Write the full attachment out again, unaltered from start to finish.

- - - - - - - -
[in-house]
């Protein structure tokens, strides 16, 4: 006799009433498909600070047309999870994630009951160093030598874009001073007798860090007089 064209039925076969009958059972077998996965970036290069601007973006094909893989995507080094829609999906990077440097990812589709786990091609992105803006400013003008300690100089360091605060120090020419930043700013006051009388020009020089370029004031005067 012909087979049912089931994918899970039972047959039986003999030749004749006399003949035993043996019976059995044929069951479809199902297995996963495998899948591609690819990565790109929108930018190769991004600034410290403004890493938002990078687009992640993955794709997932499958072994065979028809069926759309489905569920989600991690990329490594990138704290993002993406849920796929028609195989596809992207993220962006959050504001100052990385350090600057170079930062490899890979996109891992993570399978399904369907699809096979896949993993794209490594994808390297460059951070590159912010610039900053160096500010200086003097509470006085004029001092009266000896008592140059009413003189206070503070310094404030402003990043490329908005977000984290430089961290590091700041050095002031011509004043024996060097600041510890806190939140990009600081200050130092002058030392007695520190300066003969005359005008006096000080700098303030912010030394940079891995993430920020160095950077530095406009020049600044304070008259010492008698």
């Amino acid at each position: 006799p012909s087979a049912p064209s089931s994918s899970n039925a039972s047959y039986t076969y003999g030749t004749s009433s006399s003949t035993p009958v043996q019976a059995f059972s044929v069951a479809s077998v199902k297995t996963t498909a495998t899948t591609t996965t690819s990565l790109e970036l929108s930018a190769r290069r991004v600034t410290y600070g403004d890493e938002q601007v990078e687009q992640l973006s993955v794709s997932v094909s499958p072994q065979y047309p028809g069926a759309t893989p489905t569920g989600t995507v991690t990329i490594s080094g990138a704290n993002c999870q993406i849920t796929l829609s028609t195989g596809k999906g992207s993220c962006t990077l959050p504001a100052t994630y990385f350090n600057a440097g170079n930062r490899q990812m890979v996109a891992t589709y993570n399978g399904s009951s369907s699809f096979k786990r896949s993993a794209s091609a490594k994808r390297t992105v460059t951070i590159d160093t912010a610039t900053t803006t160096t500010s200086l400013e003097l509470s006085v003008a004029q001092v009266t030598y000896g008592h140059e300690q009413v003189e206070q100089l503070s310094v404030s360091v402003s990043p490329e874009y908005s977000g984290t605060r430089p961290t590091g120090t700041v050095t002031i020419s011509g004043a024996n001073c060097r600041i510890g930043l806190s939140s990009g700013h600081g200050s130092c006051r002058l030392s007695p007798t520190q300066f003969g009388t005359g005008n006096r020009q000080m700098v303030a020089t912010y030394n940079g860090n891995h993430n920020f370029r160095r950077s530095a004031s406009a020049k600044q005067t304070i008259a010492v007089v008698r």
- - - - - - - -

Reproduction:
[in-house]
């Protein structure tokens, strides 16, 4: 006799009433498909600070047309999870994630009951160093030598874009001073007798860090007089 064209039925076969009958059972077998996965970036290069601007973006094909893989995507080094829609999906990077440097990812589709786990091609992105803006400013003008300690100089360091605060120090020419930043700013006051009388020009020089370029004031005067 012909087979049912089931994918899970039972047959039986003999030749004749006399003949035993043996019976059995044929069951479809199902297995996963495998899948591609690819990565790109929108930018190769991004600034410290403004890493938002990078687009992640993955794709997932499958072994065979028809069926759309489905569920989600991690990329490594990138704290993002993406849920796929028609195989596809992207993220962006959050504001100052990385350090600057170079930062490899890979996109891992993570399978399904369907699809096979896949993993794209490594994808390297460059951070590159912010610039900053160096500010200086003097509470006085004029001092009266000896008592140059009413003189206070503070310094404030402003990043490329908005977000984290430089961290590091700041050095002031011509004043024996060097600041510890806190939140990009600081200050130092002058030392007695520190300066003969005359005008006096000080700098303030912010030394940079891995993430920020160095950077530095406009020049600044304070008259010492008698």
């Amino acid at each position: 006799p012909s087979a049912p064209s089931s994918s899970n039925a039972s047959y039986t076969y003999g030749t004749s009433s006399s003949t035993p009958v043996q019976a059995f059972s044929v069951a479809s077998v199902k297995t996963t498909a495998t899948t591609t996965t690819s990565l790109e970036l929108s930018a190769r290069r991004v600034t410290y600070g403004d890493e938002q601007v990078e687009q992640l973006s993955v794709s997932v094909s499958p072994q065979y047309p028809g069926a759309t893989p489905t569920g989600t995507v991690t990329i490594s080094g990138a704290n993002c999870q993406i849920t796929l829609s028609t195989g596809k999906g992207s993220c962006t990077l959050p504001a100052t994630y990385f350090n600057a440097g170079n930062r490899q990812m890979v996109a891992t589709y993570n399978g399904s009951s369907s699809f096979k786990r896949s993993a794209s091609a490594k994808r390297t992105v460059t951070i590159d160093t912010a610039t900053t803006t160096t500010s200086l400013e003097l509470s006085v003008a004029q001092v009266t030598y000896g008592h140059e300690q009413v003189e206070q100089l503070s310094v404030s360091v402003s990043p490329e874009y908005s977000g984290t605060r430089p961290t590091g120090t700041v050095t002031i020419s011509g004043a024996n001073c060097r600041i510890g930043l806190s939140s990009g700013h600081g200050s130092c006051r002058l030392s007695p007798t520190q300066f003969g009388t005359g005008n006096r020009q000080m700098v303030a020089t912010y030394n940079g860090n891995h993430n920020f370029r160095r950077s530095a004031s406009a020049k600044q005067t304070i008259a010492v007089v008698r």